Coming in Q1 of 2018 is Criss Cross, a roll-and-write game illustrated by Heiko Günther. This is a custom dice game played over 12 rounds where 2 dice are rolled, and players write the symbols in adjacent squares on their scoring sheet. Groups of symbols in columns and rows score points. While all players share the dice symbols the placement of these will vary across players. Criss Cross supports 1-6 players, aged 8+, and plays in roughly 10 mins.
In Stephenson’s Rocket, players take on the role of rail barons in 1830s England. They can invest in railway lines, transport passengers, build up local industries, and compete for the honor of becoming the most prestigious rail baron. Illustrations are by Ian O’Toole.
On September 15, 1830, the age of the railroad began with the opening of the first line between Liverpool and Manchester. The locomotive that ruled those rails was George Stephenson’s Rocket. With a top speed of 45km/h (28mph) Rocket, was the most advanced engine of the day, and its arrival marked the beginning of the modern railway.[source]
Stephenson’s Rocket supports 2-4 players, aged 12+, and plays between 60 and 90 mins.
In King’s Road, players are nobles attempting to gain power and influence in the king’s provinces. As the king travels along the road in his provinces, he will allow the most influential noble in each region to govern in his stead. Over time the most favored noble will win the game.
King’s Road is an area-majority game. Each player has identical decks of eleven cards. On a turn, players simultaneously select the three cards they will play, and in what order. To win, players not only have to influence the king as he traverses the land, but attempt to read the minds of their opponents.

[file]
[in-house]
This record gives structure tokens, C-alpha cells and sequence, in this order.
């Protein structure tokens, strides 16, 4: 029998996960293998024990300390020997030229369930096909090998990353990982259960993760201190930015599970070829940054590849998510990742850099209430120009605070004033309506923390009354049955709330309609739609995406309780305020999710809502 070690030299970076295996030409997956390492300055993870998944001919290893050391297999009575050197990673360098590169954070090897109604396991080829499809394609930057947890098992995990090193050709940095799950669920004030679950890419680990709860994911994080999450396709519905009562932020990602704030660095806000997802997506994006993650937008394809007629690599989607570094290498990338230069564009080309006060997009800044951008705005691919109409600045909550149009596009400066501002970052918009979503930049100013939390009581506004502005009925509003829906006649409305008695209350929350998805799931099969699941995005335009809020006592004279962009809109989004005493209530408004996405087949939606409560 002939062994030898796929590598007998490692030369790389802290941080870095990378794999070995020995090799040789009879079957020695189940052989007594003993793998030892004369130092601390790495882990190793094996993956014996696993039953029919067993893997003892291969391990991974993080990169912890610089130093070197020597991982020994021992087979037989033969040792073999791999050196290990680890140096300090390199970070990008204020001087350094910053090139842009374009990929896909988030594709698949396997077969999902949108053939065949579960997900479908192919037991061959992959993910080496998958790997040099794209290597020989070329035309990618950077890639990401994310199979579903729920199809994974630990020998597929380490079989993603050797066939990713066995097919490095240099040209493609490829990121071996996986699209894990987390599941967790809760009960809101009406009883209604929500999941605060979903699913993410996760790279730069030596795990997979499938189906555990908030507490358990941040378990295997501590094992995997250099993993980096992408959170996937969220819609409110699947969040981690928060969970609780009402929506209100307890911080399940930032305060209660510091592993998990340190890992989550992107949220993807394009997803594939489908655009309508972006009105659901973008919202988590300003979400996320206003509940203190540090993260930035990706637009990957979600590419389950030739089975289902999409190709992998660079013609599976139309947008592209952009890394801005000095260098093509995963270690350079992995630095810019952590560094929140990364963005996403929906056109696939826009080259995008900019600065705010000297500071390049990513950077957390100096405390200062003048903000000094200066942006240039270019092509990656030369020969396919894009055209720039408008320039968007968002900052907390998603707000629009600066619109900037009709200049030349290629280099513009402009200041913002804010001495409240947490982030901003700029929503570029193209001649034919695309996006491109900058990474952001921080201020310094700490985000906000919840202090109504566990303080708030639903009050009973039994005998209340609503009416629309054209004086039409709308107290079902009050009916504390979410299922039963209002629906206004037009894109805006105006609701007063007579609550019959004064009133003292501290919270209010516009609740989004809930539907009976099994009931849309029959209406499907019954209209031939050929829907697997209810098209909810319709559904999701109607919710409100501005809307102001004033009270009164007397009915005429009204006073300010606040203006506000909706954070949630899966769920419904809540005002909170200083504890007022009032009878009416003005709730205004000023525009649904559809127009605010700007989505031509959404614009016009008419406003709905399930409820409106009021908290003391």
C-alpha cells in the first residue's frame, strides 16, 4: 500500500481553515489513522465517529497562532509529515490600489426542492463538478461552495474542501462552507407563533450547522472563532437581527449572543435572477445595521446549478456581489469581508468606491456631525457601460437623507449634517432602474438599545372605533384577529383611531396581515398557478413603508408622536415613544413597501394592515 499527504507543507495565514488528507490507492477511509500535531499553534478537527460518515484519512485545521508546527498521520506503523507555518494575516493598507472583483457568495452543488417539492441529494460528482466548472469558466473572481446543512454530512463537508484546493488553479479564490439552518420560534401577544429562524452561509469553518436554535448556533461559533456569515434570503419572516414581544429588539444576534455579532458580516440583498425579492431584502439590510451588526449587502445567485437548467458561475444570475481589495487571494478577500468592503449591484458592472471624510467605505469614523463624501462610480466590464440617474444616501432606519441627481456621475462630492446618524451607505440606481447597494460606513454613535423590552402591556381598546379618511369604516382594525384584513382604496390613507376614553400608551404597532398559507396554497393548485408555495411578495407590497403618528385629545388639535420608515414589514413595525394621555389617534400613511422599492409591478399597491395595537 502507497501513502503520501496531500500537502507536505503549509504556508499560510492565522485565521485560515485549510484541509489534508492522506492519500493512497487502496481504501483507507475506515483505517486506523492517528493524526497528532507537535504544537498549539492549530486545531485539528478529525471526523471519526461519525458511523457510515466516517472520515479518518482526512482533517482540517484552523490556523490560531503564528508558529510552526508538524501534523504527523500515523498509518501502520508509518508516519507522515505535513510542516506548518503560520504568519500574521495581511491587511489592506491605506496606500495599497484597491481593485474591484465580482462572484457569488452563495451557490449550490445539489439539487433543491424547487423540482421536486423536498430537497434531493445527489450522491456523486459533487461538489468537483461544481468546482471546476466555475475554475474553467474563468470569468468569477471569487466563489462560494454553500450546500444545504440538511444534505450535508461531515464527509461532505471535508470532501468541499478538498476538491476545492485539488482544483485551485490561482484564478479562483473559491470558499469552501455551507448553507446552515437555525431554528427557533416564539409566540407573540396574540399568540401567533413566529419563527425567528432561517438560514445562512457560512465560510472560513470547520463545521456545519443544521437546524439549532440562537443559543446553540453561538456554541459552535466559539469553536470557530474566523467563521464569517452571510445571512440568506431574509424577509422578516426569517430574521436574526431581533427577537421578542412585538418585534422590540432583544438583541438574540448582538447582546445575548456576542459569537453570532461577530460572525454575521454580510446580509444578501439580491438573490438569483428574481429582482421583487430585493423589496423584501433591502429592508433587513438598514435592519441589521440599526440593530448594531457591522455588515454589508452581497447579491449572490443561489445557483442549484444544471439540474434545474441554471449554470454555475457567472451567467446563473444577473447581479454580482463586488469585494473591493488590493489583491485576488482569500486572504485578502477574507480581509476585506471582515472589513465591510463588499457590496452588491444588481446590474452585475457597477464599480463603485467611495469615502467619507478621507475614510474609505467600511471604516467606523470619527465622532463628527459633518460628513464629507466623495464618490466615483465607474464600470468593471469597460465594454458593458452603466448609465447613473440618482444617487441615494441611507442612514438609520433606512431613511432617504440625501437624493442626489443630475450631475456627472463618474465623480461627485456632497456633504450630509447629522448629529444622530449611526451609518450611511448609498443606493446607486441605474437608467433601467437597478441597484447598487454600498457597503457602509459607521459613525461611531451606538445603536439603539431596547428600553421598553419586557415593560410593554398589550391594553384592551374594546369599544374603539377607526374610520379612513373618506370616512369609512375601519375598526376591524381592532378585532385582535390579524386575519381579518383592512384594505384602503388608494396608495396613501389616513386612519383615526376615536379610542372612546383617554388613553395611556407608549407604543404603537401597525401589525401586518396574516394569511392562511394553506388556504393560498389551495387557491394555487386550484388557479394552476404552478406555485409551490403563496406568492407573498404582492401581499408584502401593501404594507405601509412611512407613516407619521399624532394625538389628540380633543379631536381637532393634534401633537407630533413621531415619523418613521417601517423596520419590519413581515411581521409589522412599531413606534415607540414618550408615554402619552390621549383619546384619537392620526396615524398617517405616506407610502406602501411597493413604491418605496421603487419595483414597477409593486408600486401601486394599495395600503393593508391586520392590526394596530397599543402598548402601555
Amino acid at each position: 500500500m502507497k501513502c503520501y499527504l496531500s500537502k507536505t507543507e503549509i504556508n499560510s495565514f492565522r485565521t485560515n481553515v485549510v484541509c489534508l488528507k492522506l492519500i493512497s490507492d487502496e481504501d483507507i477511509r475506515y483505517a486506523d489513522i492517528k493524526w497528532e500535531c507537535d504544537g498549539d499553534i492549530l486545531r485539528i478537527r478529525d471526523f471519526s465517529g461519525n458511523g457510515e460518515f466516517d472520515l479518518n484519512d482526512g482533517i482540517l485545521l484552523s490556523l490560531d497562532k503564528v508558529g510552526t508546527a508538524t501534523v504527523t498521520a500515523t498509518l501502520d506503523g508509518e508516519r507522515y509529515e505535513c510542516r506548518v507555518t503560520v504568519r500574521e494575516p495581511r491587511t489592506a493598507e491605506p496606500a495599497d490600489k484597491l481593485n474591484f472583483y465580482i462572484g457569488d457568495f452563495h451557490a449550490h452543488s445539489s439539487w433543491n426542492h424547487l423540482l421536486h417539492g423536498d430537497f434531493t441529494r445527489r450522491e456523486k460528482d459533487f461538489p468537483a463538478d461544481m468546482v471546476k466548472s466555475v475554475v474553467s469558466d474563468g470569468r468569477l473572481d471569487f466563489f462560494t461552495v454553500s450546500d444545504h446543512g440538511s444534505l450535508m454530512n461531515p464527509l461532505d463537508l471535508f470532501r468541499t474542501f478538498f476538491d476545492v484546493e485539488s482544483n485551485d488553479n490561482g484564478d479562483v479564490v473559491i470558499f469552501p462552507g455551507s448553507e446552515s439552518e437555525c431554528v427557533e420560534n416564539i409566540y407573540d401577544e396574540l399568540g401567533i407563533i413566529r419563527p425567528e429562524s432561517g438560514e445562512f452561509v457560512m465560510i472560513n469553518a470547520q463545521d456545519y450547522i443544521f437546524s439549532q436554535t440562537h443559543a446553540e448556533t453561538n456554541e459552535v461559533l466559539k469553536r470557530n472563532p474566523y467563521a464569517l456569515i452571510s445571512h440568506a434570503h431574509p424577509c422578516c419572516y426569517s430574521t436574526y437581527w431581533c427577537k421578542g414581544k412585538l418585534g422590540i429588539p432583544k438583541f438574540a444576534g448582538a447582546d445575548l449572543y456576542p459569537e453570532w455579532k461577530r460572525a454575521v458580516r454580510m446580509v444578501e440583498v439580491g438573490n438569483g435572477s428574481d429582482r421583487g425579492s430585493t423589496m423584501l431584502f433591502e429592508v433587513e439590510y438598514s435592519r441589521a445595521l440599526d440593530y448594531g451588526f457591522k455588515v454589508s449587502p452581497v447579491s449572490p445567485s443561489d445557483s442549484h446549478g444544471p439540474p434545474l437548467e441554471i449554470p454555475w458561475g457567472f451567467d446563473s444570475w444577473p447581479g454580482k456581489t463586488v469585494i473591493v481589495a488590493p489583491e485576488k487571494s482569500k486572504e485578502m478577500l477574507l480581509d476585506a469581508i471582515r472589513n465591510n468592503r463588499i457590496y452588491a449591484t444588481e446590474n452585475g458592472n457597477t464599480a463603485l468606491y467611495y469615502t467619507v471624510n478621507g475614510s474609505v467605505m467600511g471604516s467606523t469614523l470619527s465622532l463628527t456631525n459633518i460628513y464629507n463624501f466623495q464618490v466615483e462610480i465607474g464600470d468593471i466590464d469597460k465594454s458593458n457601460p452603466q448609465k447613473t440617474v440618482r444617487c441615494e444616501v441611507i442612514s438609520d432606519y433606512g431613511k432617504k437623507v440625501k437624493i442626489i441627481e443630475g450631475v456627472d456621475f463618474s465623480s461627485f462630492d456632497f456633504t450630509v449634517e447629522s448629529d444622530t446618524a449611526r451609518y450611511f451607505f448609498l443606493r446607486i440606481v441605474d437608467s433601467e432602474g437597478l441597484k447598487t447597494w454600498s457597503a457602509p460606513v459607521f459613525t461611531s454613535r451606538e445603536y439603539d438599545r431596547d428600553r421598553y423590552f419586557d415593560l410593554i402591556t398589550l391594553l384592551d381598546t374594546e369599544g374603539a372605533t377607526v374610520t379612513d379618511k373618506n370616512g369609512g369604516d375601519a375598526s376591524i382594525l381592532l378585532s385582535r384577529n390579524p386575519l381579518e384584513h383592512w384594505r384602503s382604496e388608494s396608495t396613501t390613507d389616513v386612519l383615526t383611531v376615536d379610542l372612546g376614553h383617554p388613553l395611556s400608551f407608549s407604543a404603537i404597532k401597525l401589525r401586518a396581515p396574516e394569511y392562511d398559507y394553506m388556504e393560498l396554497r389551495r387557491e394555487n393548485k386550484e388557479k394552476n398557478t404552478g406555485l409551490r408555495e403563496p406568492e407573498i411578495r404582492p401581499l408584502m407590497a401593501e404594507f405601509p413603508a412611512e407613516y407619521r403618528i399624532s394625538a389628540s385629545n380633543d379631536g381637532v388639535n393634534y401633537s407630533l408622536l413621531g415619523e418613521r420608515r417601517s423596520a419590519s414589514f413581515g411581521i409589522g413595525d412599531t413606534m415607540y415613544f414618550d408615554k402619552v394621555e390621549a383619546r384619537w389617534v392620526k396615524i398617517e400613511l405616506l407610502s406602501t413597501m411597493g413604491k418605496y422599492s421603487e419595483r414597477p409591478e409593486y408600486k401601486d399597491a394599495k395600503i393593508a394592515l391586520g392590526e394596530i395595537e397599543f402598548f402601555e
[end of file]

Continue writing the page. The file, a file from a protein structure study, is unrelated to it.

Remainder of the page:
King’s Road re-implements the game Imperium, previously only available within game compendiums.[source]
This game is also illustrated by the great, Vincent Dutrait and supports 2-5 players, aged 10+. Game play length is around 30 mins. King’s Road is currently available at retailers.
Kashgar: Merchants of the Spice Road
Unlike the prior games in this list, this one is not designed by Dr. Knizia but by Gerhard Hecht with art by Franz Vohwinkel. The core mechanism will be “open deck-building” with players trading spices along the Silk Road from Asia to Europe. The game supports 2-4 players, aged 12+, and plays in roughly 45 mins.
According to the publisher, the game plays as follows:
In the beginning, each caravan consists of three cards that are spread out vertically so that the top part of each card is visible; each card stands for a caravan member with different abilities.
On his turn, a player performs only one action, choosing one of the cards on top of the three caravans and executing one action shown on that card. Then the card is put at the back of its caravan. To use the same caravan member again, a player must first use all the other cards on top of that caravan row.[source]
While a certain project just launched by CMON will be getting most of the attention, we still want to highlight some other good ones that might be worth backing.
First up is the reprint and re-theming by Indie Boards & Cards of the popular flip and write game, Avenue, now called Kokoro: Avenue of the Kodama. How to play the game remains largely unchanged, where you flip a card to see what kind of road you can draw, and then drawings it on your personal map. Some of the changes being made to the game are the inclusion of double sided dry erase boards, meaning you no longer have to worry about running out of maps. Also being included are components for a 7th player of the game and decree cards which offer more variability when you play the game. Overall if you like this kind of game, or just missed out on Avenue the first time around, check out this Kickstarter today.
Next we have an expansion for the cowboy saloon building game called Saloon Tycoon: The Ranch Expansion from Van Ryder Games. Saloon Tycoon is all about building up your own saloon to be the best in the west, but others want to achieve that goal as well. You will take turns adding to your saloon, trying to satisfy you secret goals as well as public ones. Attracting citizens will help you out, but be careful of the outlaws, they just want to make trouble. The Ranch Expansion adds more tiles for you to build, cows and horses to wrangle, more characters, and four different mini expansion that are Kickstarter exclusive. You will also be able to add on the base game and the Boomtown expansion to expand your game even further. So if this sounds interesting to you, check out the Kickstarter.